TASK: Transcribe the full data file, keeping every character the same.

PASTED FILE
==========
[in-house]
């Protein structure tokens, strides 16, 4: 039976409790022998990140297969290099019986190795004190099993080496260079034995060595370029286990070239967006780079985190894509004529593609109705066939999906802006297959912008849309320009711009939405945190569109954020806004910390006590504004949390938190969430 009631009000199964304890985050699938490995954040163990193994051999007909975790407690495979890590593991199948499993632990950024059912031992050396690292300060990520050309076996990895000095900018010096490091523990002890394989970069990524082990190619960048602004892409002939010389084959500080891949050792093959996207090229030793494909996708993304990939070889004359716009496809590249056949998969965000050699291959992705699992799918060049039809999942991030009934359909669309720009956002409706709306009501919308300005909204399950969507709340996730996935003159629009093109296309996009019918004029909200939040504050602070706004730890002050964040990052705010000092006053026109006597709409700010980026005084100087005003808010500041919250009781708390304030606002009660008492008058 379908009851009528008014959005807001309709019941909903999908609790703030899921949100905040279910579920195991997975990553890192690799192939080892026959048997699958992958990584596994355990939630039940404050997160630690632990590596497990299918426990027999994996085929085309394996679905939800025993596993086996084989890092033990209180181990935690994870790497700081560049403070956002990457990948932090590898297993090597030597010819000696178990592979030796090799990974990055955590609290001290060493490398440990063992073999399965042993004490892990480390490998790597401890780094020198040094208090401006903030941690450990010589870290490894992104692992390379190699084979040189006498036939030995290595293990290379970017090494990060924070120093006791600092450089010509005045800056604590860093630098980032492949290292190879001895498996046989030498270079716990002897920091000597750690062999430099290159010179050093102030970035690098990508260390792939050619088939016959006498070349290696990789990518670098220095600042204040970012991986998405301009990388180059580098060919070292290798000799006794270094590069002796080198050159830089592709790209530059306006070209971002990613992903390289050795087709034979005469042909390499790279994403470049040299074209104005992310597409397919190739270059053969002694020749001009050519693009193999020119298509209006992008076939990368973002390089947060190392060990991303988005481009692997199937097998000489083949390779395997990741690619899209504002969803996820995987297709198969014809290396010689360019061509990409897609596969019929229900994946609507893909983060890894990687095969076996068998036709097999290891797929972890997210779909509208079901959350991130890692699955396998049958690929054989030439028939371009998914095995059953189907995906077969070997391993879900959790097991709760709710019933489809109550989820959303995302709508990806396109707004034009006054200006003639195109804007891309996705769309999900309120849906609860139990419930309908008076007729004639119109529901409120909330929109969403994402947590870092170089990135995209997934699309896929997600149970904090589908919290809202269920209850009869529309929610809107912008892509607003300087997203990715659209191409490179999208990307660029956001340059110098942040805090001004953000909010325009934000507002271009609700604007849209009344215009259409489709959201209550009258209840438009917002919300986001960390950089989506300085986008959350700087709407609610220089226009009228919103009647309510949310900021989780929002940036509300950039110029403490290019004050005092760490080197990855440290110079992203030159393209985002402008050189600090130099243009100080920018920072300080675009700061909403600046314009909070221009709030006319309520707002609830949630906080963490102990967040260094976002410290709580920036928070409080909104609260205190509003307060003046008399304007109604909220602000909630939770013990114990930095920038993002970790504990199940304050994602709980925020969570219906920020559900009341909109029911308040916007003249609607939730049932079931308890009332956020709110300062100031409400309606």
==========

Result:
[in-house]
């Protein structure tokens, strides 16, 4: 039976409790022998990140297969290099019986190795004190099993080496260079034995060595370029286990070239967006780079985190894509004529593609109705066939999906802006297959912008849309320009711009939405945190569109954020806004910390006590504004949390938190969430 009631009000199964304890985050699938490995954040163990193994051999007909975790407690495979890590593991199948499993632990950024059912031992050396690292300060990520050309076996990895000095900018010096490091523990002890394989970069990524082990190619960048602004892409002939010389084959500080891949050792093959996207090229030793494909996708993304990939070889004359716009496809590249056949998969965000050699291959992705699992799918060049039809999942991030009934359909669309720009956002409706709306009501919308300005909204399950969507709340996730996935003159629009093109296309996009019918004029909200939040504050602070706004730890002050964040990052705010000092006053026109006597709409700010980026005084100087005003808010500041919250009781708390304030606002009660008492008058 379908009851009528008014959005807001309709019941909903999908609790703030899921949100905040279910579920195991997975990553890192690799192939080892026959048997699958992958990584596994355990939630039940404050997160630690632990590596497990299918426990027999994996085929085309394996679905939800025993596993086996084989890092033990209180181990935690994870790497700081560049403070956002990457990948932090590898297993090597030597010819000696178990592979030796090799990974990055955590609290001290060493490398440990063992073999399965042993004490892990480390490998790597401890780094020198040094208090401006903030941690450990010589870290490894992104692992390379190699084979040189006498036939030995290595293990290379970017090494990060924070120093006791600092450089010509005045800056604590860093630098980032492949290292190879001895498996046989030498270079716990002897920091000597750690062999430099290159010179050093102030970035690098990508260390792939050619088939016959006498070349290696990789990518670098220095600042204040970012991986998405301009990388180059580098060919070292290798000799006794270094590069002796080198050159830089592709790209530059306006070209971002990613992903390289050795087709034979005469042909390499790279994403470049040299074209104005992310597409397919190739270059053969002694020749001009050519693009193999020119298509209006992008076939990368973002390089947060190392060990991303988005481009692997199937097998000489083949390779395997990741690619899209504002969803996820995987297709198969014809290396010689360019061509990409897609596969019929229900994946609507893909983060890894990687095969076996068998036709097999290891797929972890997210779909509208079901959350991130890692699955396998049958690929054989030439028939371009998914095995059953189907995906077969070997391993879900959790097991709760709710019933489809109550989820959303995302709508990806396109707004034009006054200006003639195109804007891309996705769309999900309120849906609860139990419930309908008076007729004639119109529901409120909330929109969403994402947590870092170089990135995209997934699309896929997600149970904090589908919290809202269920209850009869529309929610809107912008892509607003300087997203990715659209191409490179999208990307660029956001340059110098942040805090001004953000909010325009934000507002271009609700604007849209009344215009259409489709959201209550009258209840438009917002919300986001960390950089989506300085986008959350700087709407609610220089226009009228919103009647309510949310900021989780929002940036509300950039110029403490290019004050005092760490080197990855440290110079992203030159393209985002402008050189600090130099243009100080920018920072300080675009700061909403600046314009909070221009709030006319309520707002609830949630906080963490102990967040260094976002410290709580920036928070409080909104609260205190509003307060003046008399304007109604909220602000909630939770013990114990930095920038993002970790504990199940304050994602709980925020969570219906920020559900009341909109029911308040916007003249609607939730049932079931308890009332956020709110300062100031409400309606």